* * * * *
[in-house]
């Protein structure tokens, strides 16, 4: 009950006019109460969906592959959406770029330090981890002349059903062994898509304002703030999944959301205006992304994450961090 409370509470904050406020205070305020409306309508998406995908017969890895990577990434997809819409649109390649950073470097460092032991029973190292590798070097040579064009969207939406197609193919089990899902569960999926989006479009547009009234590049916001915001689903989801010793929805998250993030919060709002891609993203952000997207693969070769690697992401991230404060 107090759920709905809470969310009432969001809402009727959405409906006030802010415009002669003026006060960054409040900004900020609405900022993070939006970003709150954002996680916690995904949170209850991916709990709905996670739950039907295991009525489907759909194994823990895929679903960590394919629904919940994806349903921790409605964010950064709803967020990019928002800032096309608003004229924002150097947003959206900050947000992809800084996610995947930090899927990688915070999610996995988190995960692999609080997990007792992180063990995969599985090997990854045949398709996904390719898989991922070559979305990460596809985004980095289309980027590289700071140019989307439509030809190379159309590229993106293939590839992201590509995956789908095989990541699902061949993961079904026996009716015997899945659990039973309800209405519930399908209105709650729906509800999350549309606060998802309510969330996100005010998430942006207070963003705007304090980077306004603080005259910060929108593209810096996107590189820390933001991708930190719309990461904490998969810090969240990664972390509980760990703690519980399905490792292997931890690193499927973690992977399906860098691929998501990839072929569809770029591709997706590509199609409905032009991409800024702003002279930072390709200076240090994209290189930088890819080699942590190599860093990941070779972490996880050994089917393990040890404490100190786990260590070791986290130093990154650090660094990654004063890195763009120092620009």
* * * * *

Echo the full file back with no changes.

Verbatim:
[in-house]
């Protein structure tokens, strides 16, 4: 009950006019109460969906592959959406770029330090981890002349059903062994898509304002703030999944959301205006992304994450961090 409370509470904050406020205070305020409306309508998406995908017969890895990577990434997809819409649109390649950073470097460092032991029973190292590798070097040579064009969207939406197609193919089990899902569960999926989006479009547009009234590049916001915001689903989801010793929805998250993030919060709002891609993203952000997207693969070769690697992401991230404060 107090759920709905809470969310009432969001809402009727959405409906006030802010415009002669003026006060960054409040900004900020609405900022993070939006970003709150954002996680916690995904949170209850991916709990709905996670739950039907295991009525489907759909194994823990895929679903960590394919629904919940994806349903921790409605964010950064709803967020990019928002800032096309608003004229924002150097947003959206900050947000992809800084996610995947930090899927990688915070999610996995988190995960692999609080997990007792992180063990995969599985090997990854045949398709996904390719898989991922070559979305990460596809985004980095289309980027590289700071140019989307439509030809190379159309590229993106293939590839992201590509995956789908095989990541699902061949993961079904026996009716015997899945659990039973309800209405519930399908209105709650729906509800999350549309606060998802309510969330996100005010998430942006207070963003705007304090980077306004603080005259910060929108593209810096996107590189820390933001991708930190719309990461904490998969810090969240990664972390509980760990703690519980399905490792292997931890690193499927973690992977399906860098691929998501990839072929569809770029591709997706590509199609409905032009991409800024702003002279930072390709200076240090994209290189930088890819080699942590190599860093990941070779972490996880050994089917393990040890404490100190786990260590070791986290130093990154650090660094990654004063890195763009120092620009």